Uh oh!  I had no desire to lose my equipment to the sea.  Maybe it was time to rethink this.  It was late in the evening and my shoot was to be early the next morning, but I sent  the blog author Meryl Schenker  an email  in hopes that she might have the time and inclination to answer me.   I told her that I was about to shoot my first polar plunge and I asked her what she had learned about where to stand.

While waiting for an answer from her I decided that I would shoot the polar plunge with my cheapest DSLR and lens.  I would use my Nikon D40 with the 18-55mm stock lens.  I can shoot great photos with this set up in spite of it being cheap and it would not hurt as much to ruin it with salt water.

Meryl  wrote back to me.  Her instructions were to stand in the water and wear waders while trying not to get knocked over or get my camera wet.  From that I gleaned the other photographers who lost their equipment to the sea probably got knocked down.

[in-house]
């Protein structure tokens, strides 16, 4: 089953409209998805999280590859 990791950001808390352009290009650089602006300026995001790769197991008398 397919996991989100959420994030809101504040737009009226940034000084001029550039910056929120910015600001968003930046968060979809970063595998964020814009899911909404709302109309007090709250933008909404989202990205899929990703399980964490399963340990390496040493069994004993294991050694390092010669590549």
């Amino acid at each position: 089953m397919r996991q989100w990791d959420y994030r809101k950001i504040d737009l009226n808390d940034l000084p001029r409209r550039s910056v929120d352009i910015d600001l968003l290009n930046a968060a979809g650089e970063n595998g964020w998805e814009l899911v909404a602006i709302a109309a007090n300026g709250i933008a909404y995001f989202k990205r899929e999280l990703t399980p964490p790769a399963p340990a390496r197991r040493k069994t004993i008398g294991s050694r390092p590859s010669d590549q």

I don't own waders, but I decided to stick with my plan to stand in the water use my D40.

The fog and low light meant that I had to bump up the ISO to shoot action
When I arrived at the shoot the next  morning the weather was overcast and foggy. I took a couple of test shots and I knew that  I was going to have to shoot with an ISO of  at least 640 if I wanted to get a good shutter speed and enough depth of field to have most of my subjects in focus.  My D40 would not be up to the task.  The D40 does not handle ISO very well above 400.  The D90 is good to about 800 and acceptable up to about 1,600.